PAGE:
Expectation Maximization Theory - Unsupervised Learning

Expectation maximization theory

Why we have the Expectation Maximization Algorithm

Sometimes we want to estimate the parameters of a model with hidden parameters. A typical example application is clustering. Let's say we measured a couple of data points and we know that these data points come from one of \(K\) different models. What we don't know, however, is which data points comes from which of the \(K\) different sources. And this is exactly what we want to infer. The prototypical example looks thus like

\begin{equation*} p(x|\theta) = p(x|z=k, \theta_k) p(z=k|\pi) \end{equation*}

Where \(\theta=(\theta_1,\ldots, \theta_K, \pi)\). Each \(\theta_k\) denotes the parameters of the model \(k\) and \(\pi\) are the model weights.

In principle you could now calculate the gradient of the likelihood and try to find the optimal parameter \(\theta\). This is, however, slightly annoying since the log-likelihood \(\ell(\theta)\) contains a sum within the logarithm

\begin{equation*} \ell(\theta) = \log p(D|\theta) = \sum_i \log p(x_i | \theta) = \sum_i \log \sum_{z=1}^K p(x_i| \theta_k, z=k). \end{equation*}

With the Expectation Maximization algorithm we "move the sum outside" the logarithm and iteratively maximize the log-likelihood towards a local optimum. More precisely we find a sequence \((\theta_0, \theta_1, \ldots)\) such that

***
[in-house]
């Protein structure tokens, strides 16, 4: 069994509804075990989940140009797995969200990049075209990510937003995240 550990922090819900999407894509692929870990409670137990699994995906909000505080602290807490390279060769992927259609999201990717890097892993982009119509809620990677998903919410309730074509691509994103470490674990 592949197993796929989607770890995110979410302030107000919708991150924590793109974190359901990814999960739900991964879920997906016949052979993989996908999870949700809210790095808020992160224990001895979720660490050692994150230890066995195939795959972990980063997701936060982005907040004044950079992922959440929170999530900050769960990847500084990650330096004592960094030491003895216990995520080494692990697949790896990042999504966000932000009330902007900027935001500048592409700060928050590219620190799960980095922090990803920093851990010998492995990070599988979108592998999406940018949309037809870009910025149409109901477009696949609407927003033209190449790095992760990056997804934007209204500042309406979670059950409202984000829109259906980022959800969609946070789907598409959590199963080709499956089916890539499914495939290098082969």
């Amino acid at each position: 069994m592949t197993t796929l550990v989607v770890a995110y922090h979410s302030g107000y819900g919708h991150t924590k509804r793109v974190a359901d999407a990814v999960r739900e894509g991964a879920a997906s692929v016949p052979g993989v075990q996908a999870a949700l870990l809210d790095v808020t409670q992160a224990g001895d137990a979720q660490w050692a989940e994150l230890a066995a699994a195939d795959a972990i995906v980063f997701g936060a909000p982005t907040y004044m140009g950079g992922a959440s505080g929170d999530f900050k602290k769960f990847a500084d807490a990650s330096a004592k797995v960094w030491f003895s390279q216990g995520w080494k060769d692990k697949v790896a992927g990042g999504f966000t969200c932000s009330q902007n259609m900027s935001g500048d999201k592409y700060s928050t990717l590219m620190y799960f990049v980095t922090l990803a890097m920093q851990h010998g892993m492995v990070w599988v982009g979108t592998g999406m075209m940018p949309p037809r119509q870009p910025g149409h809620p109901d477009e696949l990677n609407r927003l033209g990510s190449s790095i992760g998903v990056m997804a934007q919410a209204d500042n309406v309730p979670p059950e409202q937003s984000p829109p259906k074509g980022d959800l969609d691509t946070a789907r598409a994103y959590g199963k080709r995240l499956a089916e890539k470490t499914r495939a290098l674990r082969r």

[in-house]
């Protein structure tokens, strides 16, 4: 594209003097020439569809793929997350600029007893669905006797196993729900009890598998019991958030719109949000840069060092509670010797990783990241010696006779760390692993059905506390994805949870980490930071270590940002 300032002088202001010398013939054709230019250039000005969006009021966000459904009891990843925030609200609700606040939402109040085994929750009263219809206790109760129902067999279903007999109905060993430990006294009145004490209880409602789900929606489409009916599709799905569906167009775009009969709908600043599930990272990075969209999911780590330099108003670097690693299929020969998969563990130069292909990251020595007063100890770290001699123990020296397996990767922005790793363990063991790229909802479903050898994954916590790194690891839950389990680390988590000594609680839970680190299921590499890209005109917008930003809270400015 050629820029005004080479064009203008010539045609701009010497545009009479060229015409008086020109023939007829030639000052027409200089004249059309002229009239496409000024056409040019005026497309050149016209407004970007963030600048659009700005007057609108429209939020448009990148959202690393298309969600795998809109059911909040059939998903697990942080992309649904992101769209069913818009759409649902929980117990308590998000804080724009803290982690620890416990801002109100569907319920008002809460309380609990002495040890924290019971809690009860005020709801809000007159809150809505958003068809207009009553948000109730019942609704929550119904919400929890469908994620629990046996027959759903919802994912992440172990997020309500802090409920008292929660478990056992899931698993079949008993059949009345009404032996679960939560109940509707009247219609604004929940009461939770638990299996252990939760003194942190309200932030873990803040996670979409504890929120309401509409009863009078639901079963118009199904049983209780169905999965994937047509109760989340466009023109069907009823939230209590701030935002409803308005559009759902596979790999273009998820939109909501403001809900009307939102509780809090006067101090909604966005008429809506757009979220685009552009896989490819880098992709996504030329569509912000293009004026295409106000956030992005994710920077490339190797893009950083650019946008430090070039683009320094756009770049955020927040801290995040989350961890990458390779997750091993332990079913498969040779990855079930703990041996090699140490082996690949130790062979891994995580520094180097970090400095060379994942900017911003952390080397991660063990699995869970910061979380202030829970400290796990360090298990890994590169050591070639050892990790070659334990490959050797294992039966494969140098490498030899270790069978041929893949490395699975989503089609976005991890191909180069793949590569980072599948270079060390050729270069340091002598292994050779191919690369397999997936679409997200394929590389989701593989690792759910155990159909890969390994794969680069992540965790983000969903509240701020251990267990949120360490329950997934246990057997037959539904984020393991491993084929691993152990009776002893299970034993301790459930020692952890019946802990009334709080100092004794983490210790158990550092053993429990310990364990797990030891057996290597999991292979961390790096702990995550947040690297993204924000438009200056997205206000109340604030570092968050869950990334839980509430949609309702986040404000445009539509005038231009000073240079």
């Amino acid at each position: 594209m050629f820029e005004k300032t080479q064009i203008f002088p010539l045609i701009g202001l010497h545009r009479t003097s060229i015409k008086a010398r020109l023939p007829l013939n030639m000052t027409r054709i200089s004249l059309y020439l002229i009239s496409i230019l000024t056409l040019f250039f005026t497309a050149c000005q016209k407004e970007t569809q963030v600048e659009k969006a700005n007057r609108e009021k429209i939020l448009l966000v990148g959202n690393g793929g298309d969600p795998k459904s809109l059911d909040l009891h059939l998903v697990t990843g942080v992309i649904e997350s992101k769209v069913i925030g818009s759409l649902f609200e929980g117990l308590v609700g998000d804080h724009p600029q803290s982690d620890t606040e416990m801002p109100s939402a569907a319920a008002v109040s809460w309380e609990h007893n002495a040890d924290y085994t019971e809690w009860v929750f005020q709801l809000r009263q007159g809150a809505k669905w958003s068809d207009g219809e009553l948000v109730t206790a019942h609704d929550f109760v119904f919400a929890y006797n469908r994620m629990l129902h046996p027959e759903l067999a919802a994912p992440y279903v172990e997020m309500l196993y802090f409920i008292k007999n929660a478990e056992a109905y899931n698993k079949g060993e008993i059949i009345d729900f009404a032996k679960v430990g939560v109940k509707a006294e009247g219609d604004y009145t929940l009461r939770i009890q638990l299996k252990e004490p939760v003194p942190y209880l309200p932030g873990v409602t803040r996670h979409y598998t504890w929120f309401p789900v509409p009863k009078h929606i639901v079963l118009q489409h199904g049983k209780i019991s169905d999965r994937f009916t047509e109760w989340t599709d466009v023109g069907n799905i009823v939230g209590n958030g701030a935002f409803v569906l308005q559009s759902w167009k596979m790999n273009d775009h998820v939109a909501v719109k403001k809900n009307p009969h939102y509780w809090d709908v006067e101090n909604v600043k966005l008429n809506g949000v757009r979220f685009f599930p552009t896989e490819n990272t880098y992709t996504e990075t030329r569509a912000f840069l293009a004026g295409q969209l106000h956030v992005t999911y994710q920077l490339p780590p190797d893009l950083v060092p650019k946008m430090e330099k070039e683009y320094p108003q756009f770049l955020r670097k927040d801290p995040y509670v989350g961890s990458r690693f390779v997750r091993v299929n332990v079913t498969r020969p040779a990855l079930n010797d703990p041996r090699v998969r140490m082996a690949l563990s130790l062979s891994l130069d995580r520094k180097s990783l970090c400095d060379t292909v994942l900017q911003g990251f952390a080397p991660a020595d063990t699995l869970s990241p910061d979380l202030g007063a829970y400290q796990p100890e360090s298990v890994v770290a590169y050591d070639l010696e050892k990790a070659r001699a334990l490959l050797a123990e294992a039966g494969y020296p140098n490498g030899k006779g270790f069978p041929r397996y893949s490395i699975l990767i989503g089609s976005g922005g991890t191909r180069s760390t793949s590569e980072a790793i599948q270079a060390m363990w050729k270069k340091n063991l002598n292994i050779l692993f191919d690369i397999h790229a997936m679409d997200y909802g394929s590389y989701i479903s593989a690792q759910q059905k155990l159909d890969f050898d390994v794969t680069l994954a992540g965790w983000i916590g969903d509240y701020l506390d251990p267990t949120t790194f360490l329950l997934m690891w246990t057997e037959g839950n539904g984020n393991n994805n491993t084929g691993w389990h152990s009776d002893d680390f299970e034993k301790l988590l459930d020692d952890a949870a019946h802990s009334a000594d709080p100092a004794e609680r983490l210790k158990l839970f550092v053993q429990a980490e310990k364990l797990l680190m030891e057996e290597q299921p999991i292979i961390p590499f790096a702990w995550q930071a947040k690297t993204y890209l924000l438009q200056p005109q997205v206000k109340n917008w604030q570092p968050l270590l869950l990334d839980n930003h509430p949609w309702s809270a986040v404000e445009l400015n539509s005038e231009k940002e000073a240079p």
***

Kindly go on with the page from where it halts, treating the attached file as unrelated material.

\begin{equation*} \ell(\theta_0) \leq \ell(\theta_1) \leq \ell (\theta_2) \leq \ldots \end{equation*}

Construction of the sequence and proof of its monotonicity

At the heart of the algorithm is a function \(Q\) defined as

\begin{equation*} Q(\theta, \theta') := \sum_i E_{p(z| x_i, \theta')}[\log p(x_i, z|\theta)] + \sum_i H[p(z|x_i, \theta')] = \sum_i \sum_z p(z|x_i, \theta') \log p(x_i, z| \theta) - \sum_i \sum_z p(z| x_i, \theta') \log p(z |x_i, \theta') \end{equation*}

where \(H\) denotes the entropy. We also define the sequence

\begin{equation*} \theta_{t+1} := \arg\max_\theta Q(\theta, \theta_t) \end{equation*}

We'll show that \(Q\) and \((\theta_t)_t\) have the following properties

  • \((a) \quad Q(\theta, \theta) = \ell(\theta)\)
  • \((b) \quad \ell(\theta) \geq Q(\theta, \theta') \forall \theta'\)
  • \((c) \quad Q(\theta_{t+1}, \theta_t) \geq Q(\theta', \theta_t) \forall \theta'\)

With the properties a, b and c we have

\begin{equation*} \ell(\theta_{t+1}) \geq Q(\theta_{t+1}, \theta_t) \geq Q(\theta_t, \theta_t) = \ell(\theta_t). \end{equation*}

The first inequality follows from b, the second from c and the last equality from a. This proves monotonic convergence.

Proof of c

By definition of the sequence, property c is satisfied.

Proof of b

Let's proceed to proof b using Jensen's inequality.

\begin{equation*} \ell(\theta) = \sum_i \log \sum_z p(x_i, z | \theta) = \sum_i \log \sum_z \frac{p(x_i, z| \theta)}{p(z| x_i, \theta')} p(z|x_i, \theta') \geq \sum_i \sum_z p(z|x_i \theta') \log \frac{p(x_i, z| \theta)}{p(z |x_i, \theta')} = Q(\theta, \theta'). \end{equation*}

This proves property b.

Proof of a

Lastly, let's proof a.

\begin{equation*} Q(\theta, \theta) = \sum_i \sum_z p(z|x_i, \theta) \log \frac{p(z|x_i, \theta) p(x_i|\theta)}{p(z |x_i, \theta)} = \sum_i \sum_z p(z|x_i, \theta) \log p(x_i|\theta) = \sum_i \log p(x_i|\theta) = \ell(\theta) \end{equation*}

Some remarks

The algorithm is called Expectation-Maximization algorithm because we alternate between the expectation step we perform to calculate \(Q(\theta, \theta_{t})\) and the maximization step to arrive at \(\theta_{t+1}\). The parameter vector \(\theta_0\) has to be initialized at the beginning. The local optimum which is found depends on the initial value.

Also, check my next post for a Python implementation.